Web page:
A three-dimensional map of San Francisco Bay, Calif., with colours representing the projected speed of habitat shift due to climate change. The speeds are slower (blue) at higher elevations. ((Scott R. Loarie))

Climate change will cause the world's ecosystems to move at an average speed of 0.42 kilometres per year to keep up with temperature changes, American researchers say.

The research team behind the calculation says their result shows the importance of reducing greenhouse gas emissions, but also give scientists working in conservation valuable data for planning a response to global climate change.

Scientists at the California Academy of Sciences, the Carnegie Institution of Science, Climate Central, and the University of California, Berkeley, used projections of greenhouse gas emissions over the next century provided by the Intergovernmental Panel on Climate Change to calculate the speed of ecosystem shifting.

The research, published this week in the journal Nature, found that the projected speed of habitat shifting varies from one ecosystem to another.

At the low end are mountain ecosystems such as coniferous forests and high-altitude grasslands, which the researchers say will shift at about 0.1 kilometres per year.

In flatter areas, such as deserts, mangroves and flooded grasslands, the shift will be much faster, possibly more than a kilometre per year, they say.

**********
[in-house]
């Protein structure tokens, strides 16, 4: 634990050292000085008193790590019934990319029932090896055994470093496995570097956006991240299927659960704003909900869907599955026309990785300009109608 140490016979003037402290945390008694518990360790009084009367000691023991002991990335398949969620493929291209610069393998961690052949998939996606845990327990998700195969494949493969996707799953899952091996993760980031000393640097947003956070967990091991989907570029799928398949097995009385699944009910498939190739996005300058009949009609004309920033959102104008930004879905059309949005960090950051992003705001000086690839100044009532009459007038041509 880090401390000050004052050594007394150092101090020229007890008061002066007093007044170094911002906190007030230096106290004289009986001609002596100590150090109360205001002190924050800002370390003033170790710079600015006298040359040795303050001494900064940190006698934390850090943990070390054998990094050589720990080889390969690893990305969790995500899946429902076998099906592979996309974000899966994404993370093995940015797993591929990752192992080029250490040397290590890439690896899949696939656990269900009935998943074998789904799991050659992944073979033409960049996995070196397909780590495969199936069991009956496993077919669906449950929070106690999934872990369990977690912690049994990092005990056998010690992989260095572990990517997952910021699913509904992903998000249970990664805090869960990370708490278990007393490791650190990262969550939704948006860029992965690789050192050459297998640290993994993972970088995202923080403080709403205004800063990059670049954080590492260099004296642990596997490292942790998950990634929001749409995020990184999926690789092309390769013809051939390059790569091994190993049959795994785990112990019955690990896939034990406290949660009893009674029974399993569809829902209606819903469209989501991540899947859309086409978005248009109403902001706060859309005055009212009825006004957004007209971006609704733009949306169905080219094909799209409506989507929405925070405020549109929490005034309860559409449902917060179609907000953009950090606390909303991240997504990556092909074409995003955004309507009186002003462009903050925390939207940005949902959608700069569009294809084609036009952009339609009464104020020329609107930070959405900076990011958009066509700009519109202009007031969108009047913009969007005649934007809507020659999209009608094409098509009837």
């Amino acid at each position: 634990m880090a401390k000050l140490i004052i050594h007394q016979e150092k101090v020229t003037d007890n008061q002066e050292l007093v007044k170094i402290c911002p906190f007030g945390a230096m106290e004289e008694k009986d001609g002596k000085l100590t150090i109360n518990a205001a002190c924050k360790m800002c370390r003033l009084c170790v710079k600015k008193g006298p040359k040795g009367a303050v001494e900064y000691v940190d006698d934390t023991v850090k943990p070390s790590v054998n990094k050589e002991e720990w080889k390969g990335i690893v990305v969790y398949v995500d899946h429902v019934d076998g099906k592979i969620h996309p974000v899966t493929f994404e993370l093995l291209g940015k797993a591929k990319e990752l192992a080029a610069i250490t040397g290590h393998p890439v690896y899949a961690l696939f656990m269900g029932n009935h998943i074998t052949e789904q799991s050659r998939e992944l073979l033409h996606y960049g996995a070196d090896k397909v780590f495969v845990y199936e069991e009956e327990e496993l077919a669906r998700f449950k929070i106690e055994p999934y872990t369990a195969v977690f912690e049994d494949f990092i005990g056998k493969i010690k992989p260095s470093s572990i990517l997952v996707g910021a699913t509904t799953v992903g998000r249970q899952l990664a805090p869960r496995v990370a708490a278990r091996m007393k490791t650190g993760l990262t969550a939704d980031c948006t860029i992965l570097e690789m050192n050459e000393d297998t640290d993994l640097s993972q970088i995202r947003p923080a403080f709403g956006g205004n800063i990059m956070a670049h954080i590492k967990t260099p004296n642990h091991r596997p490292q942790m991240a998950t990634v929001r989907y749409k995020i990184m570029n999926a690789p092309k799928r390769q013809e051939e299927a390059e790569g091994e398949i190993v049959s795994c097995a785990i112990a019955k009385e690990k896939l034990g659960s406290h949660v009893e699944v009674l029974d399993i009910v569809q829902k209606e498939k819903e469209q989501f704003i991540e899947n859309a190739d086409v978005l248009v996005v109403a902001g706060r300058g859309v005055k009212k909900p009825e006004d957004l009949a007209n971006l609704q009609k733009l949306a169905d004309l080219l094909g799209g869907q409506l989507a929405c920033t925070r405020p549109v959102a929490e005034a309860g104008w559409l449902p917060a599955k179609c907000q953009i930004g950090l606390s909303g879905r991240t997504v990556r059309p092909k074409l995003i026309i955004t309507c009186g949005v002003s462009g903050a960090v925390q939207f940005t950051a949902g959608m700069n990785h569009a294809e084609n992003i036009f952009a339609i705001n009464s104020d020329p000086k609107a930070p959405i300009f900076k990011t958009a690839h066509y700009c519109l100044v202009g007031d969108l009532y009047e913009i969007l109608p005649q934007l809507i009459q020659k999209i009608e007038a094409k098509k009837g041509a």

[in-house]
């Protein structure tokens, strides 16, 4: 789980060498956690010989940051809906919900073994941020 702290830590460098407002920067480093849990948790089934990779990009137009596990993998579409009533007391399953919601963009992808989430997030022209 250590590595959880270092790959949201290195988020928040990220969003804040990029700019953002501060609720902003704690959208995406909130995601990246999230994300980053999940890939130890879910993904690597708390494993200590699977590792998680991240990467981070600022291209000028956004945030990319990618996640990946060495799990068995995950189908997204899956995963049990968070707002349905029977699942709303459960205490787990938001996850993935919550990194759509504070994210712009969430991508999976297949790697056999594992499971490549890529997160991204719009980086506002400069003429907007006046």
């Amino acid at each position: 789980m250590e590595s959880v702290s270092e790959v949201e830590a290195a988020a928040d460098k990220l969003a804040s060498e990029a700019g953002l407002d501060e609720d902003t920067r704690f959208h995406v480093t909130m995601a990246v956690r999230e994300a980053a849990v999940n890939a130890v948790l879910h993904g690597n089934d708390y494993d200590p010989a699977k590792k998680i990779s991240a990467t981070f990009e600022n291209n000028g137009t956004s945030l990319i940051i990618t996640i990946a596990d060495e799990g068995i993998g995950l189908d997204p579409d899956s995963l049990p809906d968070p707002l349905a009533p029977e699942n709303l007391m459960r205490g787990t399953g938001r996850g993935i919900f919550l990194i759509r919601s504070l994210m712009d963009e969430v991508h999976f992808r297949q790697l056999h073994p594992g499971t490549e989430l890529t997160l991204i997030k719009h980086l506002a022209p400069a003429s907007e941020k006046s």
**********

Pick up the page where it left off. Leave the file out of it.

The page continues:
"Expressed as velocities, climate-change projections connect directly to survival prospects for plants and animals. These are the conditions that will set the stage, whether species move or cope in place," says study co-author Chris Field of the Carnegie Institution.

The scientists said that nearly a third of the habitats they study are shifting faster than their estimates of plant migration speeds, suggesting plants will be left behind when the climate changes.

However, individual species of plants and animals that can tolerate changes in temperature and climate may not have to migrate.

Legally protected areas such as parks and nature reserves may be especially vulnerable to habitat shift.

"One of the most powerful aspects of this data is that it allows us to evaluate how our current protected area network will perform as we attempt to conserve biodiversity in the face of global climate change," said Healy Hamilton of the California Academy of Sciences.

The researchers estimate that only eight per cent of protected areas around the world will maintain their current climate conditions 100 years from now.